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Fuse or fusible resistor?

Discussion in 'Electronic Components' started by DaveC, Jun 27, 2010.

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  1. DaveC

    DaveC Guest

    Used in the battery (-) lead of a handheld scope. Schematics unpublished.

    Physically similar to a 1/4 W resistor, color light green. Marked "IE7A" or

    Google returns slim results, none promising.

    What type is this?

  2. A grammar nanny, eh?

    You must be a big hit at parties ...
  3. Pieyed Piper

    Pieyed Piper Guest

    Jeez. Yer an idiot.
  4. Pieyed Piper

    Pieyed Piper Guest

    I should have figured that not a goddamned soul actually tried to answer
    the question.

    It sounds like a 'soft-fuze'. That resets itself after tripping.

    There is also a similar device used in hair dryer circuitry.
  5. Phil Allison

    Phil Allison Guest

    "DaveC" <

    ** Sounds like a Pico Fuse: Photos/PICO II R251 SERIES.jpg

    Come in fast and very fast ratings with amps rated from 1A to about 15A.

    When they blow, you need a soldering iron to replace them.

    There are various Asians clones too.

    ...... Phil
  6. Phil Allison

    Phil Allison Guest


    ** Sure that is not the other way around ?

    Pico Fuse would use " 7A LE " as a the marking for a 7 amp fuse.

    ..... Phil
  7. N_Cook

    N_Cook Guest

    I take it , that its blown and I also take it that its not charred (fusible
    R don't char or even discolour AFAIK)
    Desolder it and scrape an axial line along its length . Then DVM resistance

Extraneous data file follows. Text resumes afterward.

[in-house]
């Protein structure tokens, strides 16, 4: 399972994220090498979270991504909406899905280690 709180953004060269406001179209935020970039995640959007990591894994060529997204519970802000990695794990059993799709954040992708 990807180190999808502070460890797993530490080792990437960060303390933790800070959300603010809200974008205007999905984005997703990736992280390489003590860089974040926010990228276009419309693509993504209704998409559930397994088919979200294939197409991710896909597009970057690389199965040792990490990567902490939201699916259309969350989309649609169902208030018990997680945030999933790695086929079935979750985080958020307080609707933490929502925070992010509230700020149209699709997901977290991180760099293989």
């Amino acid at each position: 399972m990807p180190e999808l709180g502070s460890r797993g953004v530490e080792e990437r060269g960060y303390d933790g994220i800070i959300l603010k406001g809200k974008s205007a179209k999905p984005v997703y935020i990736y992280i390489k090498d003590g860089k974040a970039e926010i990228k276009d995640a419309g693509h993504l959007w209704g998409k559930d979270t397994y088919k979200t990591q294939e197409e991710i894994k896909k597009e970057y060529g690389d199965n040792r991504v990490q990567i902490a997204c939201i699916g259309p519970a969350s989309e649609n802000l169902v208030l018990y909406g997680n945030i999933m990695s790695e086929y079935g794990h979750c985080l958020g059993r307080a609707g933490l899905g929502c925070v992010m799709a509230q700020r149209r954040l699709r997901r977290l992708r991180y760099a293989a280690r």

check from either end. If a fusible resistor then maximum R read is what its
    value was near enough.
    FR breaks are usually to one end, normal R usually in the middle.
    Although green is often axial inductor.
  8. Littlefuse makes green resistor-shaped fuses. Their logo is an 'L'
    wrapped under an 'F' so their 'LF' could look like 'IE' on a worn part.
  9. DaveC

    DaveC Guest

    Littlefuse makes green resistor-shaped fuses. Their logo is an 'L'
    Thanks, Kevin.

    They way Littelfuse uses a stylized "LF", it could easily be mistaken for
    "1E" or "lE".

    Now to get one...

    Thanks again,
  10. DaveC

    DaveC Guest

    I take it , that its blown and I also take it that its not charred (fusible
    No, I don't have one. I threw it out with the old battery. :-(
    Someone on-line volunteered to describe the one from his scope.
    I'll not ask him to do a post-mortem on a working fuse. ;-)

  11. Pieyed Piper

    Pieyed Piper Guest

    The axial leaded jobs I have seen in hair dryers are high current jobs
    with reed switches inside them. Not the soft break jobs.

    The biggest soft device I recall was 3 Amps.
  12. Pieyed Piper

    Pieyed Piper Guest

    If you cannot glean the question from that, you are not only too
    goddamned retarded to be answering it, you are too goddamned retarded to
    be in the group at all, much less being here, acting like you have half a
    fucking brain.
    Nice sig, dumbfuck. It fits you perfectly.
  13. Ratings of these beasts in equipment is almost NEVER disclosed - like
    And that's why markings are so important. You can circumvent any need to
  14. Arfa Daily

    Arfa Daily Guest

    They are complete s

    Just not ones that you

    What I am writing, are incomplete sen

    And don't

    We don't like that on sci

  15. Tim Williams

    Tim Williams Guest

    Obviously, it's 10,000,000 amperes ;^)

  16. Jamie

    Jamie Guest

    good one :)
  17. James Sweet

    James Sweet Guest

    They won't catch fire but I have seen them char slightly. It's also
    common for them to crack or blow out a small chip of ceramic if
    something shorts and exposes them directly to the line voltage.
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